A Mediterranean Diet Fountain Of Youth?

The Mediterranean Diet is often touted by nutritionists, dietitians and even doctors as the healthiest diet for the largest number of people. Is it possible that one common element found in a Mediterranean Diet staple might be a proverbial “fountain of youth?”

In spite of it’s name, the Mediterranean Diet, like so many other organized nutrition plans, originated right here in the United States. During the 1980’s, some nutrition types noticed that people living in Italy and Greece during the 1960’s and 1970’s lived long, healthy lives. They also noticed the typical diet these people were eating.

Lots of vegetables, legumes and unrefined cereals. Lots of fish, some yogurt and cheese and even some wine. One thing, though, seemed to pervade virtually every dish they made: olive oil.

It’s this last element of the Mediterranean Diet that University of Minnesota Medical School researchers were interested in when they went looking for ways that diet influences age-related disease.

In past studies, red wine seemed to come out as the hero of the Mediterranean Diet. That’s because it contains resveratrol. This nifty compound activates a specific pathway in cells which is involved with preventing aging-related diseases and therefore extending lifespan. Hooray for red wine!

Doug Mashek, PhD and his band of merry researchers have now discovered another reason to love the Mediterranean Diet. Doug is a professor in the Departments of Medicine, Molecular Biology and Biophysics at U of M. Busy guy. But not too busy to lead his team to find that olive oil may just be the linchpin, or one of them, for putting a halt to aging-related diseases and helping people live longer lives.

The findings of their most recent study were published in the journal Molecular Cell.

It would seem that the fat in olive oil is where the life-extending magic lies. According to the research of Mashek & company, the pathway by which resveratrol does it’s thing is activate by the specific fat in olive oil.

But it’s not going to be enough to just eat the olive oil and drink the red wine. Sorry about that. The researchers study suggests that in order to get the special fat in olive oil to be most effective, fasting, restricting calories and/or exercise will be required.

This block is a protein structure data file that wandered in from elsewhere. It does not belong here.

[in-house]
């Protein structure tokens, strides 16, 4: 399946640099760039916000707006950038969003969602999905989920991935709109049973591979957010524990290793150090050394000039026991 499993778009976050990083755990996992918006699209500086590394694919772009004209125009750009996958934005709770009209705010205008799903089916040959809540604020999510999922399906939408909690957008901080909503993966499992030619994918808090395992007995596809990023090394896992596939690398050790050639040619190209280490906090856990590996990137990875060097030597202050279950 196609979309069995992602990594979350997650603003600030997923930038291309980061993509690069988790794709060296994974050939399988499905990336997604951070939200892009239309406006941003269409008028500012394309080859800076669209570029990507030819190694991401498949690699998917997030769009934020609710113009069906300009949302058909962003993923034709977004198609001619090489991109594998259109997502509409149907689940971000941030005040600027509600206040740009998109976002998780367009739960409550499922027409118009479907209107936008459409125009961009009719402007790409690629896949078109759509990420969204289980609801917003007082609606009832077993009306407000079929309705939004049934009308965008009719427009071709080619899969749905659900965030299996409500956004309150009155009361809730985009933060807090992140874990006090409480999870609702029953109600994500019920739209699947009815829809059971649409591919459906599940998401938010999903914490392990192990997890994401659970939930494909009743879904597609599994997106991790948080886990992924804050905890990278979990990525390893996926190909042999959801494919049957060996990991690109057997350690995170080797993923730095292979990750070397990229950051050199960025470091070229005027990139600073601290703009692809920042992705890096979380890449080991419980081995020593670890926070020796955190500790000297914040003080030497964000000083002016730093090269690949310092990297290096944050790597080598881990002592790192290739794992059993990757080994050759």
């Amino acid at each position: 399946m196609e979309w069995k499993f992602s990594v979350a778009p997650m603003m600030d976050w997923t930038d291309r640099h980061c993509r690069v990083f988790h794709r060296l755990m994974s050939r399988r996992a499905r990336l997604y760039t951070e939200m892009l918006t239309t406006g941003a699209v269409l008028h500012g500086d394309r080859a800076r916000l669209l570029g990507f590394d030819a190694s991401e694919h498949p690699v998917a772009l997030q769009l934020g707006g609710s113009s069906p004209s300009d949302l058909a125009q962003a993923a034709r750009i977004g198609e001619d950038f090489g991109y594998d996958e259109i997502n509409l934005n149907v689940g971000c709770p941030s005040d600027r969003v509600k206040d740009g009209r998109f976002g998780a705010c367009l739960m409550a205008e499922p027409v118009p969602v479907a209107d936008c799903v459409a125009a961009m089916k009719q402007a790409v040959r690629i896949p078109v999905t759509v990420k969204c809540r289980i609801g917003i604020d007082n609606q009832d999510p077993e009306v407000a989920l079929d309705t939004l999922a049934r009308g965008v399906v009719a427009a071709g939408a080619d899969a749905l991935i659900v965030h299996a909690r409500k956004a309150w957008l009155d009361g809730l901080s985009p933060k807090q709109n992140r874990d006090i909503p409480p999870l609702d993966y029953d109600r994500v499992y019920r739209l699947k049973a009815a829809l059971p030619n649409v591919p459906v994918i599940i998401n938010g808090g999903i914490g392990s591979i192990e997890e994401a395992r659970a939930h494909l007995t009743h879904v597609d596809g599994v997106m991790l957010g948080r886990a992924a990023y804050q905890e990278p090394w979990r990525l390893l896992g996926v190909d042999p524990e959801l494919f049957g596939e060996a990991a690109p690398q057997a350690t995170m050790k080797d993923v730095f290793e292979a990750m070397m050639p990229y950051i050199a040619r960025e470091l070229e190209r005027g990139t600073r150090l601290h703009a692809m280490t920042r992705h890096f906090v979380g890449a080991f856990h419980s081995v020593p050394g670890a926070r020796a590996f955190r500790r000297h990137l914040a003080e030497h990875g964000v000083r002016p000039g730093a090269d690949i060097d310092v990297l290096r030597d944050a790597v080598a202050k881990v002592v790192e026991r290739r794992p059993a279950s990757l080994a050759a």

“We found that the way this fat works is it first has to get stored in microscopic things called lipid droplets, which is how our cells store fat. And then, when the fat is broken down during exercising or fasting, for example, is when the signaling and beneficial effects are realized,” Mashek said.

Next up for the University of Minnesota study team is to translate the research to humans. Their aim is to help discover new drug therapies or to further design nutrition regimens in order to improve human health in both the short- and long-term.

“We want to understand the biology, and then translate it to humans, hopefully changing the paradigm of healthcare from someone going to eight different doctors to treat his or her eight different disorders,” Mashek said. “These are all aging-related diseases, so let’s treat aging.”

While it would be nice, in my opinion, to see some research like this done without the express purpose of supporting new drugs being created, it’s pretty awesome to know that mother nature has put some powerful life-extending and health-boosting elements right in some foods that lots of us can enjoy.

Let’s hear it for olive oil and red wine!

Keep the faith and keep after it!

Related Content – Paleo, Fasting and Mediterranean Diets All Offer Weight Loss And Health Improvements
On The Keto Diet With Psoriasis? Choose Your Fats Carefully
Science Finds Pathways That Extend Life By Five Hundred Percent

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Material Source – University of Minnesota Medical School

Journal Reference – Charles P. Najt, Salmaan A. Khan, Timothy D. Heden, Bruce A. Witthuhn, Minervo Perez, Jason L. Heier, Linnea E. Mead, Mallory P. Franklin, Kenneth K. Karanja, Mark J. Graham, Mara T. Mashek, David A. Bernlohr, Laurie Parker, Lisa S. Chow, Douglas G. Mashek. Lipid Droplet-Derived Monounsaturated Fatty Acids Traffic via PLIN5 to Allosterically Activate SIRT1. Molecular Cell, 2020; 77 (4): 810 DOI: 10.1016/j.molcel.2019.12.003

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